Historical population
Year Pop. ±%
1840 698
1850 792 +13.5%
1860 839 +5.9%
1870 832 −0.8%
1880 755 −9.3%
1890 663 −12.2%
1900 771 +16.3%
1910 1,047 +35.8%
1920 1,289 +23.1%
1930 1,159 −10.1%
1940 1,085 −6.4%
1950 905 −16.6%
1960 1,279 +41.3%
1970 2,236 +74.8%
1980 2,929 +31.0%
1990 3,399 +16.0%
2000 3,777 +11.1%
2010 3,684 −2.5%

Source: United States Census records and Population Estimates Program data.[4][5][6][7][8][9][10][11][12][13]
Age People Percent
Under 20 771 20.3
20–24 732 19.4
25–34 689 18.2
35–44 584 15.5
45–64 683 18.1
65+ 318 8.5
Race People Percent
White 3,353 88.8
African American 89 2.4
Native American 10 0.3
Asian 243 6.4
Other 43 1.2
Two or more races 39 1

As of the census[14] of 2000, there were 3,777 people, 1,633 households, and 765 families residing in the town. The population density was 262.5 people per square mile (101.3/km²). There were 1,668 housing units at an average density of 115.9 per square mile (44.8/km²). There were 1,633 households out of which 22.5% had children under the age of 18 living with them, 37.5% were married couples living together, 6.7% had a female householder with no husband present, and 53.1% were non-families. 27.9% of all households were made up of individuals and 4.9% had someone living alone who was 65 years of age or older. The average household size was 2.28 and the average family size was 2.93.

The median income for a household in the town was $37,147, and the median income for a family was $53,021. Males had a median income of $36,779 versus $30,526 for females. The per capita income for the town was $20,024. About 4.2% of families and 14.0% of the population were below the poverty line, including 5.8% of those under age 18 and none of those age 65 or over.


In July 2009 at a high turnout election the town voted to not allow taxes to rise more than 2.5%. The vote was required by state law because towns are not allowed to raise taxes by more than 2.5% a year without voter approval. The town requested more money for education to ameliorate cuts in state funding because of the recession.[15][16] In 2009 the town adopted a 0.75% sales tax on meals and hotels bringing the total including the state sales tax to 7%.[17]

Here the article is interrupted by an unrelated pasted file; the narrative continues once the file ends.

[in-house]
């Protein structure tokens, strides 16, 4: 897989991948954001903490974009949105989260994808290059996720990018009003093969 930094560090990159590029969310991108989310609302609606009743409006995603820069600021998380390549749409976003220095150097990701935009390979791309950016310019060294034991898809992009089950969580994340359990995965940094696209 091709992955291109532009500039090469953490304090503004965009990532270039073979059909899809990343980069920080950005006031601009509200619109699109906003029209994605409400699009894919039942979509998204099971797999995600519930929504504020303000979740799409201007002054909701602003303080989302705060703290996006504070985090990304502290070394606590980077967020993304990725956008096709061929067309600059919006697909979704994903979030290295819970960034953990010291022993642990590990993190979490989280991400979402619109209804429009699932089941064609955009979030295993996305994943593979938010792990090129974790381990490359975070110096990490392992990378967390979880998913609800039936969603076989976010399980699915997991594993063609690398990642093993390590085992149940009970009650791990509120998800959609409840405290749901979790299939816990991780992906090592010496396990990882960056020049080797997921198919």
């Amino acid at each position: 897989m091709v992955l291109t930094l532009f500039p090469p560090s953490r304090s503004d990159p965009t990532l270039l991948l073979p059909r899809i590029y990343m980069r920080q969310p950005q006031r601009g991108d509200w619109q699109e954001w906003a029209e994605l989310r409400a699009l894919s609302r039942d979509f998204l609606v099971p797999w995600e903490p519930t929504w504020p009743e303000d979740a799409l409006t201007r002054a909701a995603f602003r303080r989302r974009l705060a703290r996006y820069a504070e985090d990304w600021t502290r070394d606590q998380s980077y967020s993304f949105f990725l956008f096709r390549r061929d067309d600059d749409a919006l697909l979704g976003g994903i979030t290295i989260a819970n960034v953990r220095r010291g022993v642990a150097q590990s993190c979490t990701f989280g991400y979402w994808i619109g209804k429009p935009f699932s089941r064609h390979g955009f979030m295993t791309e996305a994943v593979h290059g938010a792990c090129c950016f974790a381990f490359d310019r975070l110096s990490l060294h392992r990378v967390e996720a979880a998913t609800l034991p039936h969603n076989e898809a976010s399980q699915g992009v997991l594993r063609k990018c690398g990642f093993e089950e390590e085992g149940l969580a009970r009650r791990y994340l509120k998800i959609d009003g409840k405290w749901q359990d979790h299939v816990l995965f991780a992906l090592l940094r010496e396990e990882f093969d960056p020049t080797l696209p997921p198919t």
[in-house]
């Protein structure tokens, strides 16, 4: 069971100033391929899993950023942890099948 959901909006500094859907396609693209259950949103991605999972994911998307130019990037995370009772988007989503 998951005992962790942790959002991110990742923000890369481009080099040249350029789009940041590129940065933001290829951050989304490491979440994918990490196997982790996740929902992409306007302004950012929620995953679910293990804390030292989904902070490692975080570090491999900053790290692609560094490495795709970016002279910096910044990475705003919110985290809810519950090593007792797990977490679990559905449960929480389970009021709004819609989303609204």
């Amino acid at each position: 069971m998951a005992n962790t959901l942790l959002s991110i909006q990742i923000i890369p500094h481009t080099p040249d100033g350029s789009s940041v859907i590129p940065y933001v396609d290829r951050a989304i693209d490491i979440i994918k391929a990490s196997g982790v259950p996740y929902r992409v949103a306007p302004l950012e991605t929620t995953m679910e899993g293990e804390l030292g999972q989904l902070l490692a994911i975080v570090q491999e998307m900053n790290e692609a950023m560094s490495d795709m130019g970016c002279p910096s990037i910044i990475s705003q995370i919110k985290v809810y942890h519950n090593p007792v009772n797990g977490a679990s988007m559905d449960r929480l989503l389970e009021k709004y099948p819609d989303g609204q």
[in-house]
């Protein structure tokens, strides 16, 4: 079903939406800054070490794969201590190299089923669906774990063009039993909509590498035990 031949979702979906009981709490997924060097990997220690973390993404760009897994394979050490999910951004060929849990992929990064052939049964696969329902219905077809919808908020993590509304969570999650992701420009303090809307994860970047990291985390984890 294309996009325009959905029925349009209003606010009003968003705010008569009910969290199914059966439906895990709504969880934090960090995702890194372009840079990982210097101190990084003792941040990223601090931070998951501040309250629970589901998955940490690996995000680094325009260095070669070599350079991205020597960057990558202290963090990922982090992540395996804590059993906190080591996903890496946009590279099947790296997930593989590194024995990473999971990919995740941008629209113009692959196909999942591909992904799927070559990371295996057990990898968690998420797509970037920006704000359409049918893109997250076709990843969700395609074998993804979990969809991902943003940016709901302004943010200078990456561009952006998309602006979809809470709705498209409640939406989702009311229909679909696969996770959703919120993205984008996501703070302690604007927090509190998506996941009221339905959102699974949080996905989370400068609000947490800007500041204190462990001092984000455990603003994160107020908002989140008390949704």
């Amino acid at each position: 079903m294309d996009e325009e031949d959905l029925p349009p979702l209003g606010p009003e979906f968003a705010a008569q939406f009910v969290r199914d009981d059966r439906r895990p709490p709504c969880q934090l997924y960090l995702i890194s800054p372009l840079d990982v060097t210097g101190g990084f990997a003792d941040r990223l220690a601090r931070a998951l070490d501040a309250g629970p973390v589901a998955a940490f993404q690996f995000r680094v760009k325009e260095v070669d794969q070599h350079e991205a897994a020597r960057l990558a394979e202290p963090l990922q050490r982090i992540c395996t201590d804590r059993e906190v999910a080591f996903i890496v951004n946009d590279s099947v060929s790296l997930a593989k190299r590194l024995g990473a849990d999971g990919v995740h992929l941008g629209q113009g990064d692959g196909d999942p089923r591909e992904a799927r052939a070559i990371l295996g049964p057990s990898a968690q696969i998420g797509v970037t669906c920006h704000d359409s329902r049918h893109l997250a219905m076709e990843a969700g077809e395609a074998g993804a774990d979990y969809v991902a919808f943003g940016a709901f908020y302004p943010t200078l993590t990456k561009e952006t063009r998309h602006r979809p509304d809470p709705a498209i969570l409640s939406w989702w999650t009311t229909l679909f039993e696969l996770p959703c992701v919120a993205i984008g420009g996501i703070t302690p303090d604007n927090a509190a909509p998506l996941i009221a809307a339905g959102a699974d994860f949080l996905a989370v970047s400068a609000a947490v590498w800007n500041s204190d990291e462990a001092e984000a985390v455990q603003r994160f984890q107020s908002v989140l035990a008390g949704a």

Sunderland is a member of the Frontier Regional and Union 38 School Districts, which also includes Conway, Whately and Deerfield. Each town operates its own elementary school, with Sunderland Elementary School serving the town's students from Preschool through sixth grades. All four towns send seventh through twelfth grade students to Frontier Regional School in the town of Deerfield. Frontier's athletics teams are nicknamed the Redhawks, and the team colors are red and blue. There are many art programs available during and after school at Frontier. There are several private schools in the area, including The Bement School (a coeducational boarding school serving students from kindergarten through ninth grades), the Eaglebrook School (a private boys' school for grades 6–9), and the Deerfield Academy, a private prep school.


Billy's Beer & Wine, Bridge Street, Sunderland

Sunderland boasts a Dunkin' Donuts, a Subway, seasonal businesses: Smiarowski Cremey and Sugarloaf Frostie Cremey, multiple salons, a self-service laundry, a Greenfield Cooperative Bank, a yoga studio, two liquor stores (Billy's Beverages and the Spirit Shoppe),and three convenience stores. There are several Sunderland eateries, including Bubs BarBBQ, Dove's Nest Restaurant (serving breakfast and lunch) Frontier Pizza, Goten Steak House of Japan, Bridgeside Grille, Dimo's Restaurant, Wild Roots Cafe (offering organic breakfast and lunch) and the upscale Blue Heron Restaurant which is located at the site of the old town hall,[18] and Cooks Source magazine is based in Sunderland.[19]

Housing and development[]

Sunderland MA from Mt Sugarloaf in South Deerfield MA